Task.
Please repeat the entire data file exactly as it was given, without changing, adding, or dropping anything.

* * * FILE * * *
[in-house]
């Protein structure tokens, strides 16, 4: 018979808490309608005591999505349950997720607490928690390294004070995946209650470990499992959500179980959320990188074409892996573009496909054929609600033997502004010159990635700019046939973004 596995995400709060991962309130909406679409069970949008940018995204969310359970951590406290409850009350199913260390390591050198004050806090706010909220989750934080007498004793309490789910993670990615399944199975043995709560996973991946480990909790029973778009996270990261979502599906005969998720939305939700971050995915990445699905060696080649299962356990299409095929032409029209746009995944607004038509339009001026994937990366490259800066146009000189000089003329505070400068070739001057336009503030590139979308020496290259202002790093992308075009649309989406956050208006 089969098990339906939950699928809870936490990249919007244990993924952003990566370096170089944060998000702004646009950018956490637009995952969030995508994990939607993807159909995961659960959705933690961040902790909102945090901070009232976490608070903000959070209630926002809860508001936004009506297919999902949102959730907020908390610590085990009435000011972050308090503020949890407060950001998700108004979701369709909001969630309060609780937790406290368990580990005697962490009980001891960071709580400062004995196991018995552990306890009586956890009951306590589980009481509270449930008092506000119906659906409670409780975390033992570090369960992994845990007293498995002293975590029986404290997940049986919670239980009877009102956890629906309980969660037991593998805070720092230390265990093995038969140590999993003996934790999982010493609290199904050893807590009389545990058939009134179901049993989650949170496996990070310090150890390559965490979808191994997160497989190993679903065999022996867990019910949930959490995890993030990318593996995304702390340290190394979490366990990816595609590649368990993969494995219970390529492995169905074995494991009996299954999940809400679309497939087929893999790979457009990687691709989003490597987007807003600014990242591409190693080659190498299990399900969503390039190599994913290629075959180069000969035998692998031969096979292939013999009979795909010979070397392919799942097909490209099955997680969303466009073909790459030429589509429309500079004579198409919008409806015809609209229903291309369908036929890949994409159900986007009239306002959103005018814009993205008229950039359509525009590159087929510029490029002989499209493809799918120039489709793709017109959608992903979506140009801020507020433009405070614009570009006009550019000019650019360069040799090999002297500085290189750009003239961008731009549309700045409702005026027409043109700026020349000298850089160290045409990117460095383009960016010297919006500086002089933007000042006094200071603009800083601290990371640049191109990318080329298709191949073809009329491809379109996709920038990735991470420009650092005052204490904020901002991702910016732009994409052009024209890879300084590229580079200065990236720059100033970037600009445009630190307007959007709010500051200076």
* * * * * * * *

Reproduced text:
[in-house]
């Protein structure tokens, strides 16, 4: 018979808490309608005591999505349950997720607490928690390294004070995946209650470990499992959500179980959320990188074409892996573009496909054929609600033997502004010159990635700019046939973004 596995995400709060991962309130909406679409069970949008940018995204969310359970951590406290409850009350199913260390390591050198004050806090706010909220989750934080007498004793309490789910993670990615399944199975043995709560996973991946480990909790029973778009996270990261979502599906005969998720939305939700971050995915990445699905060696080649299962356990299409095929032409029209746009995944607004038509339009001026994937990366490259800066146009000189000089003329505070400068070739001057336009503030590139979308020496290259202002790093992308075009649309989406956050208006 089969098990339906939950699928809870936490990249919007244990993924952003990566370096170089944060998000702004646009950018956490637009995952969030995508994990939607993807159909995961659960959705933690961040902790909102945090901070009232976490608070903000959070209630926002809860508001936004009506297919999902949102959730907020908390610590085990009435000011972050308090503020949890407060950001998700108004979701369709909001969630309060609780937790406290368990580990005697962490009980001891960071709580400062004995196991018995552990306890009586956890009951306590589980009481509270449930008092506000119906659906409670409780975390033992570090369960992994845990007293498995002293975590029986404290997940049986919670239980009877009102956890629906309980969660037991593998805070720092230390265990093995038969140590999993003996934790999982010493609290199904050893807590009389545990058939009134179901049993989650949170496996990070310090150890390559965490979808191994997160497989190993679903065999022996867990019910949930959490995890993030990318593996995304702390340290190394979490366990990816595609590649368990993969494995219970390529492995169905074995494991009996299954999940809400679309497939087929893999790979457009990687691709989003490597987007807003600014990242591409190693080659190498299990399900969503390039190599994913290629075959180069000969035998692998031969096979292939013999009979795909010979070397392919799942097909490209099955997680969303466009073909790459030429589509429309500079004579198409919008409806015809609209229903291309369908036929890949994409159900986007009239306002959103005018814009993205008229950039359509525009590159087929510029490029002989499209493809799918120039489709793709017109959608992903979506140009801020507020433009405070614009570009006009550019000019650019360069040799090999002297500085290189750009003239961008731009549309700045409702005026027409043109700026020349000298850089160290045409990117460095383009960016010297919006500086002089933007000042006094200071603009800083601290990371640049191109990318080329298709191949073809009329491809379109996709920038990735991470420009650092005052204490904020901002991702910016732009994409052009024209890879300084590229580079200065990236720059100033970037600009445009630190307007959007709010500051200076």